Photograph of Tom Felton as “Peter” and Amanda Crew as “Eve” in director Joel David Moore’s film SOME OTHER WOMAN, a Vortex Media release. Credit : Vortex Media Inc.

Some Other Woman Review: Who Is She?

The equivalent of a satisfying beach read.

(Warning: This review and film contain plot points and mention of pregnancy loss.)

It’s easy to dismiss films with January release dates as a lost cause, especially thrillers. But when it comes to Some Other Woman, its winter release date is favourable in terms of the story’s escapist tropical locale and surprisingly well-executed storyline.

Eve Carver (Amanda Crew) lives with her husband Peter (Tom Felton) in the Cayman Islands. Though it looks like they’re living the idyllic island life, Eve longs to return to the mainland to raise a family closer to her own kin. After struggling to conceive, Eve does become pregnant, but her joy is short-lived. Suffering a miscarriage, the resulting emotional and psychological trauma sends her on a downward spiral. 

While this seems to set Some Other Woman up as a rote take on the psychological horror that comes with suffering a miscarriage, it plants the seeds for a truly unique flip of the script. 

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Haunted by this loss, Eve begins having psychotic breaks, convinced she is being stalked by “some other woman” and forgetting key details of her own life. With her husband and friends growing increasingly concerned by her behaviour, Eve’s ultimate mental break comes with the introduction of Renata (Ashley Greene Khoury). Her near doppelgänger, Renata is sexy, fun, and most importantly, seems to enjoy a flirtatious friendship with Peter. This lookalike seems an echo of what Eve once was, and while she descends into darkness, Some Other Woman begins to emerge as a thought-provoking psychological thriller.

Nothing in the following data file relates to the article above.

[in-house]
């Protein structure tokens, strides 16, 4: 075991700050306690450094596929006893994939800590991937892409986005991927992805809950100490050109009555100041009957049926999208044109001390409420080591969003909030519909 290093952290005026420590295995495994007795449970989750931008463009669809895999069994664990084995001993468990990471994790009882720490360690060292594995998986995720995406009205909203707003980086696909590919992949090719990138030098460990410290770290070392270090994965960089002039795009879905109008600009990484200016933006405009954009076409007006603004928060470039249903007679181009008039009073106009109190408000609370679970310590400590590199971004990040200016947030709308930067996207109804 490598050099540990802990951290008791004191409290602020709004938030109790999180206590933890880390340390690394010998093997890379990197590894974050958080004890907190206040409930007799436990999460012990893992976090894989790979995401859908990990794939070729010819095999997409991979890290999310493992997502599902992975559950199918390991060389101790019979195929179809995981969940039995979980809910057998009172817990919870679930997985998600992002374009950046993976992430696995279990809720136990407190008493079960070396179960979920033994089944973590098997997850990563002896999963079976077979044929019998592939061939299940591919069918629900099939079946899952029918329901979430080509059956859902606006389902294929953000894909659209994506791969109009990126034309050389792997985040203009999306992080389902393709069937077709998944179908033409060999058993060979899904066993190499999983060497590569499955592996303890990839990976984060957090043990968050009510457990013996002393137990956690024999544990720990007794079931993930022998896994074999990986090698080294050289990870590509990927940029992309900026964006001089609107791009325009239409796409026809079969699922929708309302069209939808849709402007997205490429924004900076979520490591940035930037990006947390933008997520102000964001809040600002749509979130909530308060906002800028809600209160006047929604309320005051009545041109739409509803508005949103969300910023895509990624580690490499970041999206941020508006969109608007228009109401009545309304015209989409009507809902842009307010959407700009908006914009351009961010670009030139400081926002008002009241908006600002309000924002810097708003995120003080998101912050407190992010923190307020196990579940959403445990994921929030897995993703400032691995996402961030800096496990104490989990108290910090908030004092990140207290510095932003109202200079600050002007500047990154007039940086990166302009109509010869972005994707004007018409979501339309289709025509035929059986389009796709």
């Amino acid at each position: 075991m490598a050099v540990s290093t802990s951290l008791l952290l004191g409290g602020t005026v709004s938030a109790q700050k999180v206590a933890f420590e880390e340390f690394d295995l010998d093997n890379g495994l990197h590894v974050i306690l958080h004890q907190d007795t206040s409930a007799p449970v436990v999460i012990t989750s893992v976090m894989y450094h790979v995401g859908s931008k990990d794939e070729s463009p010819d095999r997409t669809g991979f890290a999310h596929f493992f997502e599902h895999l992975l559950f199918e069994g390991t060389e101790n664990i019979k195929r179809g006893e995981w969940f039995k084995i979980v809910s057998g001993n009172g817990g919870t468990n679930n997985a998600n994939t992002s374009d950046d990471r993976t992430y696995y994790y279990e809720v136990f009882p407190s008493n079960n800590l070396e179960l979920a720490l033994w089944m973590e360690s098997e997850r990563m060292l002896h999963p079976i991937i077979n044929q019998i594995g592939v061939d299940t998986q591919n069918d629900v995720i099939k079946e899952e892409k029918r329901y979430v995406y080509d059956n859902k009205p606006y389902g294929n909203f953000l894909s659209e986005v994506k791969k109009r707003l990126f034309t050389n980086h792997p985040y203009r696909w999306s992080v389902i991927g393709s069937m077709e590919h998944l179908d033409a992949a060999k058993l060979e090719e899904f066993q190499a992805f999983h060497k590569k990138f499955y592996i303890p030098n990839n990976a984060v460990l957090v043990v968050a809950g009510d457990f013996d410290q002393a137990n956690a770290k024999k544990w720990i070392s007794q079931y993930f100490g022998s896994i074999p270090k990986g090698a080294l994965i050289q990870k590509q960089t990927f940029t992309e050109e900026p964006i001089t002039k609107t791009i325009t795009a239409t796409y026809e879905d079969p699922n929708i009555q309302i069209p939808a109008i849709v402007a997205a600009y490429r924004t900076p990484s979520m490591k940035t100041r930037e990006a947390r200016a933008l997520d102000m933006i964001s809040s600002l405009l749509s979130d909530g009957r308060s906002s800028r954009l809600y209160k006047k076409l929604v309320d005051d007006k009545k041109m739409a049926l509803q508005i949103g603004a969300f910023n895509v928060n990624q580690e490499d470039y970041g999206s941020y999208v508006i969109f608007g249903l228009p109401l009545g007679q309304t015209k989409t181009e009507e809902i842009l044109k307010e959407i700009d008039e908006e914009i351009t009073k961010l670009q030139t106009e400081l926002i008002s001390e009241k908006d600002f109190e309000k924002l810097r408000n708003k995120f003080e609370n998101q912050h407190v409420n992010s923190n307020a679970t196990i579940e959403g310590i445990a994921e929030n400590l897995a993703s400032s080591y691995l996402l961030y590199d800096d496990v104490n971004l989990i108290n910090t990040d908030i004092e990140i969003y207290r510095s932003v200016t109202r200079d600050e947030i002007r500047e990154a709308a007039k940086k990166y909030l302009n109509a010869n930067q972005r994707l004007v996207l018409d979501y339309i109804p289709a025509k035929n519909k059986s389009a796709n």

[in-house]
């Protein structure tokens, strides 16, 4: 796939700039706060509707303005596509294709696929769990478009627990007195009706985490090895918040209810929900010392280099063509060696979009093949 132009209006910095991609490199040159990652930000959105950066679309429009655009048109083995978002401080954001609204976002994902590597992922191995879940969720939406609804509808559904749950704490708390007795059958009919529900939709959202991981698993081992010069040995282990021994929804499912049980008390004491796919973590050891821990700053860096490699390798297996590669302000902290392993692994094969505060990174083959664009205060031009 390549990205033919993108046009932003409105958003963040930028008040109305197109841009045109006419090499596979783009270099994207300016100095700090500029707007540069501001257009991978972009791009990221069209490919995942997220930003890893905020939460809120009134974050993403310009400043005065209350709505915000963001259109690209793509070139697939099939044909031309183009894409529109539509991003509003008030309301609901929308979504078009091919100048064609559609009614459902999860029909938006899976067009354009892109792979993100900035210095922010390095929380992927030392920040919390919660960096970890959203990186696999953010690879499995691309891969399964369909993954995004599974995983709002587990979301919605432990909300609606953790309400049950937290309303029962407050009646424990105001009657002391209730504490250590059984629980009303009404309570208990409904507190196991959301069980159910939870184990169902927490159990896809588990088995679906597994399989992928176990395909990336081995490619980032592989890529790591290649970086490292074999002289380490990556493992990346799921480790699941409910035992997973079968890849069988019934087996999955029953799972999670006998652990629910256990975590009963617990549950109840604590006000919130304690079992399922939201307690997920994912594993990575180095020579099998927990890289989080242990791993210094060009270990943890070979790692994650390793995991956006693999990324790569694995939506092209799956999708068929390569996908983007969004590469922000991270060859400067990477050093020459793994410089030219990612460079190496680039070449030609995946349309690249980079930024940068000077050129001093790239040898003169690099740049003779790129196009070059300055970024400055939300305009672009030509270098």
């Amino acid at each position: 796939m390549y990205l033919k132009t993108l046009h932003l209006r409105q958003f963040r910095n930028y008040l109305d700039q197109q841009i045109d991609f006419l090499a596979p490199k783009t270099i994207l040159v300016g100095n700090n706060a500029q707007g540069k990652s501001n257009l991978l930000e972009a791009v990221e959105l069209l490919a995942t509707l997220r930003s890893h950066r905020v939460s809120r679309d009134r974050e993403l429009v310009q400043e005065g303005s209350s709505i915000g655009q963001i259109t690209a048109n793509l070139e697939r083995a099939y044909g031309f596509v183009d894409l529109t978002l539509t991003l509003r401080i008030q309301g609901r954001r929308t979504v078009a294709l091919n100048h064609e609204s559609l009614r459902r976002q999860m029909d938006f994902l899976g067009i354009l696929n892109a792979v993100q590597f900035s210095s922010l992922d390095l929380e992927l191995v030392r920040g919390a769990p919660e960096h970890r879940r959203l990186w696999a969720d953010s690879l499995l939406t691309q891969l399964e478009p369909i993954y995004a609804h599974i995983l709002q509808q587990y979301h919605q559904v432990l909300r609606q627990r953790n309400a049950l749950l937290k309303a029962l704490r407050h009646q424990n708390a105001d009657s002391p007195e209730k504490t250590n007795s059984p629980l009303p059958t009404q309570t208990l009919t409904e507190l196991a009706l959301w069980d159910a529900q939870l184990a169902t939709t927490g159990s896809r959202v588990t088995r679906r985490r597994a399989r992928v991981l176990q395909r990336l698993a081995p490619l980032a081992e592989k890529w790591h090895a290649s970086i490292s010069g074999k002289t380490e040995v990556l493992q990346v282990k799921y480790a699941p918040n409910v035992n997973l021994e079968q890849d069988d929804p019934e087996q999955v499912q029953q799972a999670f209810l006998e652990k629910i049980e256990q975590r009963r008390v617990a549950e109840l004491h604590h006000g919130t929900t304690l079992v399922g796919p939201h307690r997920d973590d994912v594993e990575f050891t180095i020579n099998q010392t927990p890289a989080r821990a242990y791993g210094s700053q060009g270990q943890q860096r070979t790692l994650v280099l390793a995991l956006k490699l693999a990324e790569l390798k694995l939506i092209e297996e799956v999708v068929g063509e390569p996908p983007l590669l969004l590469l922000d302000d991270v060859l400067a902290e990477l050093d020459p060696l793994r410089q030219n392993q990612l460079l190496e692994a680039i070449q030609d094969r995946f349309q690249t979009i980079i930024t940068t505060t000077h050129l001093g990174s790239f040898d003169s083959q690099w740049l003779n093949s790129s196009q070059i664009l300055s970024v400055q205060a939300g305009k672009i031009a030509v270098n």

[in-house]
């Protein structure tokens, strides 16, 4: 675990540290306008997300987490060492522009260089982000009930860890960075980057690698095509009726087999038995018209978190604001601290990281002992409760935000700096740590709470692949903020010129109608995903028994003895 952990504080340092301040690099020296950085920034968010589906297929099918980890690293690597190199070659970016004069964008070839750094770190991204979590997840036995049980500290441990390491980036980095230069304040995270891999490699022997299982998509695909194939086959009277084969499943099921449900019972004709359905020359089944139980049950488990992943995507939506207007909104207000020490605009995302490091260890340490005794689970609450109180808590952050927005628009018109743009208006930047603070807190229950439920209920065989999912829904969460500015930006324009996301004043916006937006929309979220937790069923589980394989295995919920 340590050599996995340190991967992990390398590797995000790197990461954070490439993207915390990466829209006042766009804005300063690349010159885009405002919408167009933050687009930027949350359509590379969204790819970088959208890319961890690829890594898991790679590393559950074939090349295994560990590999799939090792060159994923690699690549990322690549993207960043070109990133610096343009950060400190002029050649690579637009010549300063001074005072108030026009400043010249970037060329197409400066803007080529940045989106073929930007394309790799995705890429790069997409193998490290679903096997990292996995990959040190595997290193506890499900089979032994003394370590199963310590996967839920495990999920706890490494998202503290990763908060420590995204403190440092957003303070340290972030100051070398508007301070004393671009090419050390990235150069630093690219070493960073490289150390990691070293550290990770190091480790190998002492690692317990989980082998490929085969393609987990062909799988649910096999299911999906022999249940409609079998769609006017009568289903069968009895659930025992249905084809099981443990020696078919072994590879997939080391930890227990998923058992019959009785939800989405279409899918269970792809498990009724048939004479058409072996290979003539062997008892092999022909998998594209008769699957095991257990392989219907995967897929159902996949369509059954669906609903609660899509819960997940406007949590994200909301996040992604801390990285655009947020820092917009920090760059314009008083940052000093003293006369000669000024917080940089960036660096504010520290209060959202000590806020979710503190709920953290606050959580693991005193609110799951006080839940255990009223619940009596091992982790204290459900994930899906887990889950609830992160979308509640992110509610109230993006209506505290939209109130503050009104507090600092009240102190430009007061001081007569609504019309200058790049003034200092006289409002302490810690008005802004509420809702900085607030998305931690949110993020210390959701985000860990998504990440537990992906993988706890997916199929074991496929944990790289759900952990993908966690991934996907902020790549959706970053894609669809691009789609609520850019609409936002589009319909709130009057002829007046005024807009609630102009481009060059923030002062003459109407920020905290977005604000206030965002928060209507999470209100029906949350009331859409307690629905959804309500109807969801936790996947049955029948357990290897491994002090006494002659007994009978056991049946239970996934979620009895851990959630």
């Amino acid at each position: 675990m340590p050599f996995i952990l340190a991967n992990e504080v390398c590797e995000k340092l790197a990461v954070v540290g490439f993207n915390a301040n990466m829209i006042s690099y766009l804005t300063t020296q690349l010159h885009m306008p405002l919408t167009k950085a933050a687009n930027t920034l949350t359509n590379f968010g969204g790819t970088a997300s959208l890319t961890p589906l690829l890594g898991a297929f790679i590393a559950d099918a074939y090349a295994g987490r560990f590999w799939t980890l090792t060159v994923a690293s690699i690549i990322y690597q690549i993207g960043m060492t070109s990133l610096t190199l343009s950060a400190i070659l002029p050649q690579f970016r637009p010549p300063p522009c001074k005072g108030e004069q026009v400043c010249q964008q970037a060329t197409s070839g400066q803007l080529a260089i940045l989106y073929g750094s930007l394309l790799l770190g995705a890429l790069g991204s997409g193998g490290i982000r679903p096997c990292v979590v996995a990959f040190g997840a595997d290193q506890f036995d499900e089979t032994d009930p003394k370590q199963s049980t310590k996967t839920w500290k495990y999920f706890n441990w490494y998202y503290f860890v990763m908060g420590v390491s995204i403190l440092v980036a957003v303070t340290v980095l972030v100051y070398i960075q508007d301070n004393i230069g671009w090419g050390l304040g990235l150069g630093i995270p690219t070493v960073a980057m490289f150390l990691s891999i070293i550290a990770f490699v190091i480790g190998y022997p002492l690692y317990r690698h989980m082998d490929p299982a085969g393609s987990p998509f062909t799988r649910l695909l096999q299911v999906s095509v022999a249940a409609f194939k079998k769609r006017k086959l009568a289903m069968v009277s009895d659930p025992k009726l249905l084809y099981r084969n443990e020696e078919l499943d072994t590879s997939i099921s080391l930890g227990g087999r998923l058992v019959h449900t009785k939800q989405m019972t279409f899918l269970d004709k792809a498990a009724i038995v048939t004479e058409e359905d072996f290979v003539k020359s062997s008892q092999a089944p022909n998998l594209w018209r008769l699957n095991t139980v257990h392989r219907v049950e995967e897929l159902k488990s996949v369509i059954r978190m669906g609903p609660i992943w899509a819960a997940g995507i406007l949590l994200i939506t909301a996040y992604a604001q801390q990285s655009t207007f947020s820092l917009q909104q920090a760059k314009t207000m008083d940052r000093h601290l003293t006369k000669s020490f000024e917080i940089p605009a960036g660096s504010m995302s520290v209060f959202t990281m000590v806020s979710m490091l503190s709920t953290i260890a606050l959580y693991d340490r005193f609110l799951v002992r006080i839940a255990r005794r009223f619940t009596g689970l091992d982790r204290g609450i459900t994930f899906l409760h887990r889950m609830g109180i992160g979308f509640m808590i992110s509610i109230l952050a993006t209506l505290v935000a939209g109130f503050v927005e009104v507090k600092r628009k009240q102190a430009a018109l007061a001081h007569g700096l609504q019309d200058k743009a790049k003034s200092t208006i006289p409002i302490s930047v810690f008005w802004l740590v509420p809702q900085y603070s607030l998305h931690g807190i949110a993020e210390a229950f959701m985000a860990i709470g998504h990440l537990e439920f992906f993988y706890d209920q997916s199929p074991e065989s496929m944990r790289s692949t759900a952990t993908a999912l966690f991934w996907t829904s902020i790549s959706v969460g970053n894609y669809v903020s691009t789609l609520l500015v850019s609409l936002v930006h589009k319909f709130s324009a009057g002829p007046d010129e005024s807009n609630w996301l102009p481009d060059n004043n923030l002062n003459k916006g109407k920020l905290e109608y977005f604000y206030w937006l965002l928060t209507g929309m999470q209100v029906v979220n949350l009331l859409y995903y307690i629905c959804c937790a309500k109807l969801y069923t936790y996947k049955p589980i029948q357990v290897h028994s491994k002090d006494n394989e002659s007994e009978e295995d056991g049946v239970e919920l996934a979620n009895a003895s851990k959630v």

To say more of the plot would be a disservice to viewers but watching the film take an unexpected direction invigorates the pace and the plot. 

Director Joel David Moore and writers Yuri Baranovsky, Angela Gulner and Josh Long put a unique spin on and add an unforeseen complexity to the themes of loss and identity. When the desire to be a mother is so strong, what happens when that dream is ripped away, leaving a waking nightmare behind? A caring husband and friends aren’t enough to break through Eve’s isolation and loneliness. She describes feeling as though the sum of all of her parts come from “some other woman” as she begins to feel increasingly alien in her own life and body. 

The Cayman Islands makes for a great background for Some Other Woman too. The bright, sunny skies and white sand beaches seem to mock Eve’s emotional state at every turn. Setting a thriller in a tropical location is nothing new, but it works well with the themes here, providing a stark contrast to the darkness in Eve’s head. The film feels like the equivalent of a beach read—it’s got some surprises, a few light thrills, and a satisfactory story that won’t challenge audiences too much.

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Some Other Woman hinges on the performances of its leads to make the story work. Canadian actress Crew does a lot of the heavy lifting as Eve, dealing ably with a complex range of emotions, while Green Khoury finds equal balance with Renata. Without relying on too many histrionics, both actresses capture their characters’ journeys well and are complemented by Felton’s performance as Peter. He is a husband dealing with a troubled wife, her very personality changing daily. The concern and sadness Felton feels is palpable, making Peter feel like a well-rounded, three-dimensional character instead of a plot point.

If you’re in the mood for a light psychological thriller, Some Other Woman is a satisfactory one. It even has a few tricks up its storytelling sleeves that may catch you off guard.

Some Other Woman lands in theatres on January 12.



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